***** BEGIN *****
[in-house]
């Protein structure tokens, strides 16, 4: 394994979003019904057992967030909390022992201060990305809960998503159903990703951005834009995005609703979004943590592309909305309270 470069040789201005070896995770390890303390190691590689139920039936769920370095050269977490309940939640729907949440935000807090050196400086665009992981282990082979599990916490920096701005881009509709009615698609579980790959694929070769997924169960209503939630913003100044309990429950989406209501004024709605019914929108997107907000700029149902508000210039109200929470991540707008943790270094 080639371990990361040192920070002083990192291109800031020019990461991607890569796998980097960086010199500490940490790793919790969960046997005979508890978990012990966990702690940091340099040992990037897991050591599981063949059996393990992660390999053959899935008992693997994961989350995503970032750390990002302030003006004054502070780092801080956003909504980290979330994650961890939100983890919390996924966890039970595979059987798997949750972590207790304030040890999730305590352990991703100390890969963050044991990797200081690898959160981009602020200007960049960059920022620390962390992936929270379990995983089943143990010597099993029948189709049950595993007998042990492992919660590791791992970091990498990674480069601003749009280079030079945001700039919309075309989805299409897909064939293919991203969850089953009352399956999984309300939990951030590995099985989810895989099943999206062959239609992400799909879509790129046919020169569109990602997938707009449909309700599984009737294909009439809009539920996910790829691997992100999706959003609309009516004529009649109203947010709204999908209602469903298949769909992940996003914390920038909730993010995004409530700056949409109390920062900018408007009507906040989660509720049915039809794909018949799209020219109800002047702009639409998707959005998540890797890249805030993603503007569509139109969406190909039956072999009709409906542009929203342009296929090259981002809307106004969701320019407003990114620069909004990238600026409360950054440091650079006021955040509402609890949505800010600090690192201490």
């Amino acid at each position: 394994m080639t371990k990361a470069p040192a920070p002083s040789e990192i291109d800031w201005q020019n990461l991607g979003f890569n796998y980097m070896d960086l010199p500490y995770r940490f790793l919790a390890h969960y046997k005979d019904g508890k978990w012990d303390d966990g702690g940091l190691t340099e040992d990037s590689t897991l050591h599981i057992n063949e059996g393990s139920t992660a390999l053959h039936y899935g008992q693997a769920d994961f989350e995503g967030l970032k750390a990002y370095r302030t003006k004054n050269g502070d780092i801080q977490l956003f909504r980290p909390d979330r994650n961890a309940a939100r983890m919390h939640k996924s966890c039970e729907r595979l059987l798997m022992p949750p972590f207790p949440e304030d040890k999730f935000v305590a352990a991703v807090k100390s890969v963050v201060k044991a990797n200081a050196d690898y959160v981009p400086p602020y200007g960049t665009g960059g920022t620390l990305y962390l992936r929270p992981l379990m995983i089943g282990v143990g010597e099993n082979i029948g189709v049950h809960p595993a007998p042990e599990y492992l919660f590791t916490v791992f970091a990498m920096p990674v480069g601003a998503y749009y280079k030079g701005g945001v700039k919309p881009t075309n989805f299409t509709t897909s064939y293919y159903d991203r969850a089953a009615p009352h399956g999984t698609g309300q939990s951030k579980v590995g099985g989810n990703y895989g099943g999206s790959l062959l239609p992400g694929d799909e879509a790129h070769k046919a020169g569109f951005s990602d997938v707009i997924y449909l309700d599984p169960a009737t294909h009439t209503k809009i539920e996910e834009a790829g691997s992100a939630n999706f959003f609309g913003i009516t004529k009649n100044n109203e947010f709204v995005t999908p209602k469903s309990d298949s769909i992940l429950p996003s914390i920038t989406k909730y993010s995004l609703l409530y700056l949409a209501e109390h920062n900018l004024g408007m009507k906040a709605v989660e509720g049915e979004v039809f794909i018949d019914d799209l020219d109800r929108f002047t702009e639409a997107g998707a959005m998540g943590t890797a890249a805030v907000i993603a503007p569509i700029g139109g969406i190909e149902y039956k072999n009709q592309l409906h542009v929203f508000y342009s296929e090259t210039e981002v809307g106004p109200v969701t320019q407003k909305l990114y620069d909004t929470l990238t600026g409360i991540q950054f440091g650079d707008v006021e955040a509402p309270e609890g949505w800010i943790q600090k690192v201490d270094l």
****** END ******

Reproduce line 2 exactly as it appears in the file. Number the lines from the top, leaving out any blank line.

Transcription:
């Protein structure tokens, strides 16, 4: 394994979003019904057992967030909390022992201060990305809960998503159903990703951005834009995005609703979004943590592309909305309270 470069040789201005070896995770390890303390190691590689139920039936769920370095050269977490309940939640729907949440935000807090050196400086665009992981282990082979599990916490920096701005881009509709009615698609579980790959694929070769997924169960209503939630913003100044309990429950989406209501004024709605019914929108997107907000700029149902508000210039109200929470991540707008943790270094 080639371990990361040192920070002083990192291109800031020019990461991607890569796998980097960086010199500490940490790793919790969960046997005979508890978990012990966990702690940091340099040992990037897991050591599981063949059996393990992660390999053959899935008992693997994961989350995503970032750390990002302030003006004054502070780092801080956003909504980290979330994650961890939100983890919390996924966890039970595979059987798997949750972590207790304030040890999730305590352990991703100390890969963050044991990797200081690898959160981009602020200007960049960059920022620390962390992936929270379990995983089943143990010597099993029948189709049950595993007998042990492992919660590791791992970091990498990674480069601003749009280079030079945001700039919309075309989805299409897909064939293919991203969850089953009352399956999984309300939990951030590995099985989810895989099943999206062959239609992400799909879509790129046919020169569109990602997938707009449909309700599984009737294909009439809009539920996910790829691997992100999706959003609309009516004529009649109203947010709204999908209602469903298949769909992940996003914390920038909730993010995004409530700056949409109390920062900018408007009507906040989660509720049915039809794909018949799209020219109800002047702009639409998707959005998540890797890249805030993603503007569509139109969406190909039956072999009709409906542009929203342009296929090259981002809307106004969701320019407003990114620069909004990238600026409360950054440091650079006021955040509402609890949505800010600090690192201490």